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Estate Planning & Marriages

The beauty of the Peninsula creates picturesque backdrops for weddings. Couples from around the US and the world gather here with their families to start the new chapter of their lives. This chapter may be their first regarding marriage or it may be their second or third.  When marrying, careful consideration must be made regarding your Estate Planning. If this is your first marriage or if this not your first dance, you must consider the following. Do you have significant assets you are bringing into the marriage, do you have children from a previous marriage, will you be inheriting a significant amount of assets from your parents or other family members, and do you have children from a previous marriage to ask a few?

The answers to these questions will allow your Estate Planning Attorney to best guide you when crafting your Estate Plan.  Which type of a trust or combination of trusts will best fit your needs and intent. California is a Community Property state, which means assets you accumulate as a married couple, including income, are community assets – which means 50/50.  However, assets you bring into a marriage, or you inherit, or are gifted to you, or you accumulate after legal separation are your separate property assets, which should not be divided up in a divorce.  Unfortunately, contention does arise around what was truly “separate” from the community.

Separate Property Trust

A separate property trust is a revocable trust where you hold assets with true separate property characteristics. This type of trust is perfect for holding assets accumulated before marriage, assets you have inherited, or assets you were gifted. You would nominate beneficiaries for your separate property trust, of your choice. This trust would be that much more powerful if you had a prenuptial agreement set up before marriage.  The separate property trust can be drafted such that, if you pass and are still married, you can assign part of the income derived from the trust to the surviving widowed spouse.  This is a thoughtful way to show your widowed spouse that you care for them.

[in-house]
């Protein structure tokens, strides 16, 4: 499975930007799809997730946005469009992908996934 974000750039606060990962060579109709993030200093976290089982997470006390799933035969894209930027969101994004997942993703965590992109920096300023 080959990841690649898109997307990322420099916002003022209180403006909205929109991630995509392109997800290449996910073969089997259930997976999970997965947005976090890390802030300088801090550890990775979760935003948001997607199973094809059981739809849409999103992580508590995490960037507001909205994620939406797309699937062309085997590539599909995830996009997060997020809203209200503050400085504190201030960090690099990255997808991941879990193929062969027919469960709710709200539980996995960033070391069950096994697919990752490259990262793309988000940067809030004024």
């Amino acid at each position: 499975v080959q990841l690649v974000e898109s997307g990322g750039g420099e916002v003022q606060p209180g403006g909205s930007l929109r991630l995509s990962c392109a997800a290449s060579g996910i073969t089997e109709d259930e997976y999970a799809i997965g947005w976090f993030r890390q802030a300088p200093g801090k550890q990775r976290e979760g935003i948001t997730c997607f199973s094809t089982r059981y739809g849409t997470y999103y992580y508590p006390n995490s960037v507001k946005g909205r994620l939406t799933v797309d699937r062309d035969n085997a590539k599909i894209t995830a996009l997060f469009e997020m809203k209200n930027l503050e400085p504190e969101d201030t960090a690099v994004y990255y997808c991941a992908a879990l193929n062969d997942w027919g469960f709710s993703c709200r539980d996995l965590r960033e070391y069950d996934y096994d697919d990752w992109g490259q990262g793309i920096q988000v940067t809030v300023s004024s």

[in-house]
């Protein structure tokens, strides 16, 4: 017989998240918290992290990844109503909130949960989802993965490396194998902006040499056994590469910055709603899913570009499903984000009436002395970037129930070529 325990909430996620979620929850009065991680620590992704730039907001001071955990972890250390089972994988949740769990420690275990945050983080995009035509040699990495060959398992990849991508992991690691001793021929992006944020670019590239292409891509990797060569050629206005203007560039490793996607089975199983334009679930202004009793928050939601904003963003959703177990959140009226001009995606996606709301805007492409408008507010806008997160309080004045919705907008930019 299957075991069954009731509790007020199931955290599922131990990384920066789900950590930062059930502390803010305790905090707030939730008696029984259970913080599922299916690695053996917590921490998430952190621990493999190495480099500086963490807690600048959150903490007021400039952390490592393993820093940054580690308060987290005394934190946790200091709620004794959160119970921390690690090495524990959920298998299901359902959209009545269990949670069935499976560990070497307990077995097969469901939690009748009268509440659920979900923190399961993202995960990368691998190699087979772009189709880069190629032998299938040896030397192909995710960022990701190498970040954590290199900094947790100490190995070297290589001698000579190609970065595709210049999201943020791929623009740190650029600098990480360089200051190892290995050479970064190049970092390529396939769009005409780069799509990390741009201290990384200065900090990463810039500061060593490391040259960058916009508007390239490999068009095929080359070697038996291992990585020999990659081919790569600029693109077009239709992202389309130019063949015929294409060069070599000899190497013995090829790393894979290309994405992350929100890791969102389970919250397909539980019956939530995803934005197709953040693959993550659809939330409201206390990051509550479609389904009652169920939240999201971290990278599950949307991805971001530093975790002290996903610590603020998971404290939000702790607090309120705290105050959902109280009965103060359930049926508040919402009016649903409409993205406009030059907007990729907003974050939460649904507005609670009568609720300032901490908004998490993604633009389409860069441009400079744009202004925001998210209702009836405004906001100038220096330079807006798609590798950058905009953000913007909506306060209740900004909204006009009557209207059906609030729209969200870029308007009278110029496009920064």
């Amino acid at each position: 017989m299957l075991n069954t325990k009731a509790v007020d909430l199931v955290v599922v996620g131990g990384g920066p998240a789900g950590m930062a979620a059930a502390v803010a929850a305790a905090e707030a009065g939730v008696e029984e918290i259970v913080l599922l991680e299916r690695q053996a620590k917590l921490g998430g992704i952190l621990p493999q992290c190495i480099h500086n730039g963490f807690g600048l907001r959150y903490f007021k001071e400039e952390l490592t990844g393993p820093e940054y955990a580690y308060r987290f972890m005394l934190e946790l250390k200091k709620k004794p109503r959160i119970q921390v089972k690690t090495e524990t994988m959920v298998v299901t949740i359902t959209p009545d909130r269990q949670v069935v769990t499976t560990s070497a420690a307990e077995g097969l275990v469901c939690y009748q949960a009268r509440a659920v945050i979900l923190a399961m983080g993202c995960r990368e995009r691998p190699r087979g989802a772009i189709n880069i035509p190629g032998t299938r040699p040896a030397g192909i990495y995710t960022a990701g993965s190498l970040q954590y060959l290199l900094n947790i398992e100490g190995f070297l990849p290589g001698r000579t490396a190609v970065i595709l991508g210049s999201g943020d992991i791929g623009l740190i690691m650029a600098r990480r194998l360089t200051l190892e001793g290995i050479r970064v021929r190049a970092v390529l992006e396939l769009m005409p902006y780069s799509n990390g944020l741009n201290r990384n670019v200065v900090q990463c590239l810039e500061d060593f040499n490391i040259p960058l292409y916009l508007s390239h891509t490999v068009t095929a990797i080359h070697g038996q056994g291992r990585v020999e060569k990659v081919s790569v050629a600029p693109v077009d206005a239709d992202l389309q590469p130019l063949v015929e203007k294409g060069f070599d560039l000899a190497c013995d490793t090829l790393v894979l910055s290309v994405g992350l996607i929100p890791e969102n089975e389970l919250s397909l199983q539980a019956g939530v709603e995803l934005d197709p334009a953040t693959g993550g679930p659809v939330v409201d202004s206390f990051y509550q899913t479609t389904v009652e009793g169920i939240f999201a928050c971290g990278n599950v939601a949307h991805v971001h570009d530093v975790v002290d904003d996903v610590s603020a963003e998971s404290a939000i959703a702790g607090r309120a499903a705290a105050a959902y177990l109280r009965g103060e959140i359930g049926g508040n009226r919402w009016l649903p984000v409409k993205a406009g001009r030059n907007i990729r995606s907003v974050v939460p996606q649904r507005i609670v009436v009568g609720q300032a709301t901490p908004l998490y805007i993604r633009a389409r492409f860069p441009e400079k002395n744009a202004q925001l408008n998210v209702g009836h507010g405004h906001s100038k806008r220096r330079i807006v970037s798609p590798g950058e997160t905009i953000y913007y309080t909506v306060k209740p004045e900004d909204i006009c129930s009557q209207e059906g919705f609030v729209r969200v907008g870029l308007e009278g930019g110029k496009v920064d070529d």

A/B Trusts or Qualified Terminable Interest Trusts

Both of these trusts are revocable trusts set up while you are alive and part(s) of them become irrevocable when one spouse passes. Sometimes, couples fear if they pass first, the surviving spouse may re-marry.  The common fear here is the new spouse will take all the assets away.  As mentioned above, California being a Community Property state, we can assign our 50% interest of the assets, if we pass, to be held in an irrevocable portion of the original trust for the children.  Thus, the terms of the irrevocable portion cannot be changed by the surviving spouse and the new spouses’ hands would remain off of your 50%.

Estate Planning is an empowering topic, but needs to be handled delicately when you have assets you are bringing to a marriage or you have children and are re-marrying. You must speak to a qualified Estate Planning Attorney as well as a Family Law Attorney to get the best guidance on how to protect your hard earned assets.

Contact a Fremont Estate Planning Attorney
if you would like to discuss the advantages and disadvantages of a revocable living trust.
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